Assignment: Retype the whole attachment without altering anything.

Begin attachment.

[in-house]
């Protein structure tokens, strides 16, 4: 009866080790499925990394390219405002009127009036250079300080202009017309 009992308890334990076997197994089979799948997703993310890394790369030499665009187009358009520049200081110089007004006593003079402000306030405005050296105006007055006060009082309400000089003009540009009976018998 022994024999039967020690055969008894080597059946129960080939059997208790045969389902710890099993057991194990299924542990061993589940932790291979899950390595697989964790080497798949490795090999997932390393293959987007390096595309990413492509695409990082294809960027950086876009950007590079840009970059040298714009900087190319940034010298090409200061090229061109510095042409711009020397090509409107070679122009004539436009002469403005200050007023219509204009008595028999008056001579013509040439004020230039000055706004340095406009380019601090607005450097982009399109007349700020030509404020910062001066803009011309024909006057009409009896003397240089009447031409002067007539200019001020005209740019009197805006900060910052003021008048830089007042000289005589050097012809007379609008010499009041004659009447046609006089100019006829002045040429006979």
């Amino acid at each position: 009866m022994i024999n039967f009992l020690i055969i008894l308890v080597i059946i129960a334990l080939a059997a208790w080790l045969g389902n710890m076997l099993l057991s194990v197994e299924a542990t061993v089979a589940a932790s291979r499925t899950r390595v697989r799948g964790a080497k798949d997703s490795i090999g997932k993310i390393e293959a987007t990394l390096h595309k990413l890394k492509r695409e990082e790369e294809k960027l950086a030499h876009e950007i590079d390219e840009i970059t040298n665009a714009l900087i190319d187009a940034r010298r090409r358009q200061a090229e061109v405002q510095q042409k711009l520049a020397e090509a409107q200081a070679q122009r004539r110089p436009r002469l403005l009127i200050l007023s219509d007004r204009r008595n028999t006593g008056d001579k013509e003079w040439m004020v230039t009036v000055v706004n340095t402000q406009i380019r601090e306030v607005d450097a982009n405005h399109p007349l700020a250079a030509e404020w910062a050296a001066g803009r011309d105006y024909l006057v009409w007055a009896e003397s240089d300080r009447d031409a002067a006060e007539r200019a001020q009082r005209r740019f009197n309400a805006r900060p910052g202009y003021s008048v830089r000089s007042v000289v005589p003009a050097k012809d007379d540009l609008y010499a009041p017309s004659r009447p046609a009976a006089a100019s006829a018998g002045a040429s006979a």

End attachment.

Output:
[in-house]
């Protein structure tokens, strides 16, 4: 009866080790499925990394390219405002009127009036250079300080202009017309 009992308890334990076997197994089979799948997703993310890394790369030499665009187009358009520049200081110089007004006593003079402000306030405005050296105006007055006060009082309400000089003009540009009976018998 022994024999039967020690055969008894080597059946129960080939059997208790045969389902710890099993057991194990299924542990061993589940932790291979899950390595697989964790080497798949490795090999997932390393293959987007390096595309990413492509695409990082294809960027950086876009950007590079840009970059040298714009900087190319940034010298090409200061090229061109510095042409711009020397090509409107070679122009004539436009002469403005200050007023219509204009008595028999008056001579013509040439004020230039000055706004340095406009380019601090607005450097982009399109007349700020030509404020910062001066803009011309024909006057009409009896003397240089009447031409002067007539200019001020005209740019009197805006900060910052003021008048830089007042000289005589050097012809007379609008010499009041004659009447046609006089100019006829002045040429006979």
């Amino acid at each position: 009866m022994i024999n039967f009992l020690i055969i008894l308890v080597i059946i129960a334990l080939a059997a208790w080790l045969g389902n710890m076997l099993l057991s194990v197994e299924a542990t061993v089979a589940a932790s291979r499925t899950r390595v697989r799948g964790a080497k798949d997703s490795i090999g997932k993310i390393e293959a987007t990394l390096h595309k990413l890394k492509r695409e990082e790369e294809k960027l950086a030499h876009e950007i590079d390219e840009i970059t040298n665009a714009l900087i190319d187009a940034r010298r090409r358009q200061a090229e061109v405002q510095q042409k711009l520049a020397e090509a409107q200081a070679q122009r004539r110089p436009r002469l403005l009127i200050l007023s219509d007004r204009r008595n028999t006593g008056d001579k013509e003079w040439m004020v230039t009036v000055v706004n340095t402000q406009i380019r601090e306030v607005d450097a982009n405005h399109p007349l700020a250079a030509e404020w910062a050296a001066g803009r011309d105006y024909l006057v009409w007055a009896e003397s240089d300080r009447d031409a002067a006060e007539r200019a001020q009082r005209r740019f009197n309400a805006r900060p910052g202009y003021s008048v830089r000089s007042v000289v005589p003009a050097k012809d007379d540009l609008y010499a009041p017309s004659r009447p046609a009976a006089a100019s006829a018998g002045a040429s006979a």